We had to quickly reorganize all of our systems and staff. Our administrative pastor, Eric, left, which we all recognized was God’s call on him. And our worship leader was a great guy and great musician but was unable to coordinate the multiple bands in the three locations, so we let him go. This was one of the hardest decisions I’ve ever made because he was a very godly man who had worked very hard and would have been fine if the church had not gotten so crazy so quickly, and he and his very sweet wife were both close personal friends of mine. But I needed a worship pastor who could lead multiple bands, coordinate multiple services in multiple locations, and train multiple worship pastors while keeping up with a church that was growing so fast that we had no idea exactly where it was going. [135]

Now, just in case you think that Driscoll may have made the decision to let his close personal friend go because of his concern for other people, please continue reading:

A very wise friend who is a successful business entrepreneur, Jon Phelps, shared an insight with me around this time that was very clarifying. He said that in any growing organization, there are three kinds of people, and only two of them have any long-term future with a growing organization. First, there are people on the rise who demonstrate an uncanny ability to grow with the organization and become vital leaders. Second, there are people who attach themselves to the people on the rise as valuable assistants who rise by being attached to someone on the rise. Third, there are people who neither rise nor attach to anyone who is rising, and they cannot keep up with the growing demands of the organization. These people fall behind, and the organization can either allow their inability to slow down the whole team or release them and move forward without them. This is difficult to do because they are often good people who have been partly responsible for the success of the organization. But the needs of the organizational mission, not an individual in the organization, must continually remain the priority if there is to be continued success. [135]

From what I have read, none of the people who commented would agree with Driscoll’s approach. However, I also do not think that Driscoll is alone in his priorities. There are many who say that the organization should be placed above the people involved.

What Driscoll describes is the exact opposite of my position. The pastors/elders/bishops must focus on the people before the organization. However, we should all admit, even if we do not go to the extreme that Driscoll went to, it is much easier to put the organization above the people. But, according to Scripture, the people should always come first.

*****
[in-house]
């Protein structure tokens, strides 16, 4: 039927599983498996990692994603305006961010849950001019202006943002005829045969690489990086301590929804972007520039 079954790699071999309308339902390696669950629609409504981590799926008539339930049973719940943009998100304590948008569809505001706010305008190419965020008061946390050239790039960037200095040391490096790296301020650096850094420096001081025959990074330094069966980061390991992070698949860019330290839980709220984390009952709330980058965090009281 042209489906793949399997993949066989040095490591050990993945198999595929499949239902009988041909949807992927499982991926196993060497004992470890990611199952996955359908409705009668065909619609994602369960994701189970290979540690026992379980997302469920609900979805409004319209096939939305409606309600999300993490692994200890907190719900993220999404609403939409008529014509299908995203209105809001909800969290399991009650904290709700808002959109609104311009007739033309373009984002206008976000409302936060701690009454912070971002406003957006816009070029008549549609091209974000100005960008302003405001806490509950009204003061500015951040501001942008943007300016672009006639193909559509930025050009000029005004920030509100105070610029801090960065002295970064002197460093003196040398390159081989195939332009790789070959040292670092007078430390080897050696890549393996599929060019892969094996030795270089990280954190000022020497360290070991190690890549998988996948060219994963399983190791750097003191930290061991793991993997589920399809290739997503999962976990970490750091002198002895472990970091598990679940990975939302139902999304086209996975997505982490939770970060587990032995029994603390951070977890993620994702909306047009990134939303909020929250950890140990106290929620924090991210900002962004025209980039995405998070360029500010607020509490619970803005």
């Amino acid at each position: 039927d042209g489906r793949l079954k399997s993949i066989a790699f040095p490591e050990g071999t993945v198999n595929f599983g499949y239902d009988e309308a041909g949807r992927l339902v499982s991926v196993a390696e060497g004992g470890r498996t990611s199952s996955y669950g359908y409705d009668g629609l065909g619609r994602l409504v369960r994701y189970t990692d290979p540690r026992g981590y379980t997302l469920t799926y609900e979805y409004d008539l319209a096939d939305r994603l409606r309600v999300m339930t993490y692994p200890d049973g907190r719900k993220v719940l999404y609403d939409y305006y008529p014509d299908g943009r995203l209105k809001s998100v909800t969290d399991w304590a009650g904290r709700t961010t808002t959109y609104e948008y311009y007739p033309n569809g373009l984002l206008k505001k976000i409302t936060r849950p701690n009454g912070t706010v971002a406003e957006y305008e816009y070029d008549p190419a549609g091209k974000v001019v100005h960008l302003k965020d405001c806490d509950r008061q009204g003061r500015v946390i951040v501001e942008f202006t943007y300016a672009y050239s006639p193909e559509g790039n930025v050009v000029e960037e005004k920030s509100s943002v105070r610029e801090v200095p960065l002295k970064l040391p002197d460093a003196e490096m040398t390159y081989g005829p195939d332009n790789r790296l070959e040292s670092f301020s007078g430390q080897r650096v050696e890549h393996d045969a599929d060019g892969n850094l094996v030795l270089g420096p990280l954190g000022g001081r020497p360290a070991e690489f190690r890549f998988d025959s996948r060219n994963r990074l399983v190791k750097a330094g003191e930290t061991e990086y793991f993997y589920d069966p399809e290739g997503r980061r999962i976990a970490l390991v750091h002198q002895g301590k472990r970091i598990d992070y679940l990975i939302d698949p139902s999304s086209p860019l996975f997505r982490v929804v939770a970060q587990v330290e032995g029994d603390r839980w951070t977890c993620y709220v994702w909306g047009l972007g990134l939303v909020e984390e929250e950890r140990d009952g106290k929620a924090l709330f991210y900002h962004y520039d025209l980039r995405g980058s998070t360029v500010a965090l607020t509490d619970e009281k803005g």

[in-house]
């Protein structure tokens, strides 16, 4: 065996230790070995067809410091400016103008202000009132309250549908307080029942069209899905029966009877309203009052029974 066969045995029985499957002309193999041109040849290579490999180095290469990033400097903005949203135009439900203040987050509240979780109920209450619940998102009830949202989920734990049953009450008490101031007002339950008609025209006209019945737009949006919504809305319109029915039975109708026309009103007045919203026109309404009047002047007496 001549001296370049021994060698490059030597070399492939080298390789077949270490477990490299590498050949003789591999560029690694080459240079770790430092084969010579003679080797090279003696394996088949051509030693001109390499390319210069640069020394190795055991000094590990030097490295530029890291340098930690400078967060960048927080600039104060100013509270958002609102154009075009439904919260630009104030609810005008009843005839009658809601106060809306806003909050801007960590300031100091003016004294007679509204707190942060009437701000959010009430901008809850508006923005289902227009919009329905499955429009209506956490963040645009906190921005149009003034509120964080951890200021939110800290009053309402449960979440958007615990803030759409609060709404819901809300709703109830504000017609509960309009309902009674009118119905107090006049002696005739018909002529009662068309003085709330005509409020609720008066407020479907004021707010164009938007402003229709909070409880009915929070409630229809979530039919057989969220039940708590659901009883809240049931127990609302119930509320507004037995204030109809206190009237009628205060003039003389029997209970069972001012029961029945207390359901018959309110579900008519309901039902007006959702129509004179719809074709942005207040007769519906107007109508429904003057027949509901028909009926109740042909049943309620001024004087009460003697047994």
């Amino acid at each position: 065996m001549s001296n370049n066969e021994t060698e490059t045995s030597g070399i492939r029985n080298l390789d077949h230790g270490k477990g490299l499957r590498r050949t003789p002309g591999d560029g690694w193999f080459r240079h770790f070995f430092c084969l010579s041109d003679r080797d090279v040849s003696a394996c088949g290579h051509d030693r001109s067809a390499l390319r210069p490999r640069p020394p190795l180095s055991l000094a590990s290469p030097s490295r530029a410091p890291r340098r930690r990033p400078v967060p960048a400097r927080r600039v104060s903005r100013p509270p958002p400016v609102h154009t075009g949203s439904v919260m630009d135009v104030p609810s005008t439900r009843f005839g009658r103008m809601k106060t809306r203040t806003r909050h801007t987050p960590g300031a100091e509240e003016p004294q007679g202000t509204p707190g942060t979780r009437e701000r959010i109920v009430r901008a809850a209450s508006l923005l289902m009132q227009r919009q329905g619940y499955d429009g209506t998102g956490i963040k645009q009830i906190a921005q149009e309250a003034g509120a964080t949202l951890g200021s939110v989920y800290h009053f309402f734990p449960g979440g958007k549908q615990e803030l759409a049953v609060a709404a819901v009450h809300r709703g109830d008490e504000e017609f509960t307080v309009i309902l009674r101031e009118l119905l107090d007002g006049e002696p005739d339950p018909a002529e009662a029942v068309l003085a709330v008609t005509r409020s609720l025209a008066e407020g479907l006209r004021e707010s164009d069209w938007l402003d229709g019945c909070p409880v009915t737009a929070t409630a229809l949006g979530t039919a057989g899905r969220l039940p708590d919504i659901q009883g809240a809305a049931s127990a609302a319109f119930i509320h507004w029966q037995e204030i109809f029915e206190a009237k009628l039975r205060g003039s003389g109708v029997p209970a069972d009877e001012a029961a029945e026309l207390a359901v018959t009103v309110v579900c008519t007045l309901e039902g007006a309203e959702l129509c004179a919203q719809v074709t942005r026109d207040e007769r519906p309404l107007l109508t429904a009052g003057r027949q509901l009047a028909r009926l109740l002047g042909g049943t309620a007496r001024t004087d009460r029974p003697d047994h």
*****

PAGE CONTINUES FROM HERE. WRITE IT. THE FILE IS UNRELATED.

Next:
Our desire should be to grow the people (edify the body), not to grow the organization – and this includes those “stubborn” people that God has placed in our path. In fact, our purpose should be the growth of the whole body, not just 2/3 of the body. When people begin to be sacrificed in order to further the “organizational mission”, then the organization has the wrong mission. And, when pastors/elders/bishops begin focusing on the organization instead of the people, then they are not acting as the pastors/elders/bishops that Scripture describes.


Comments are closed. If you would like to discuss this post, send an email to alan [at] alanknox [dot] net.

  1. 3-20-2009

    Great post… I fully agree. It brought tears to my eyes, reading what Driscoll had said about the growth process of the organization. Why is there an organization in the first place, if not for the people? Sadly, it’s become about the organization.

  2. 3-20-2009

    I don’t see this as an either/or situation but a both/and situation. The organization must serve the people and the people must serve the organization. St. Paul rightly compared the church to a body which is incredibly well organized, with Christ as the head and we as the “many parts.” Each serves one another in charity, and charity of its very nature is sacrificial. Sometimes it is necessary to sacrifice your own needs for that of the body and this sacrifice results in growth. You see this with fasting. But I think where the problem arises is that ultimately the Church is not simply a human institution, it is also a divine one, and ultimately the author of the church is divine, so we human beings who are members of the body must submit to the will of the church’s divine author and discern his purpose above our own.

  3. 3-20-2009

    I fear that Mark Driscoll will one day learn, as have others, that his people have learned the lesson he has taught them, and one day that organization will decide it needs to move on without Mark.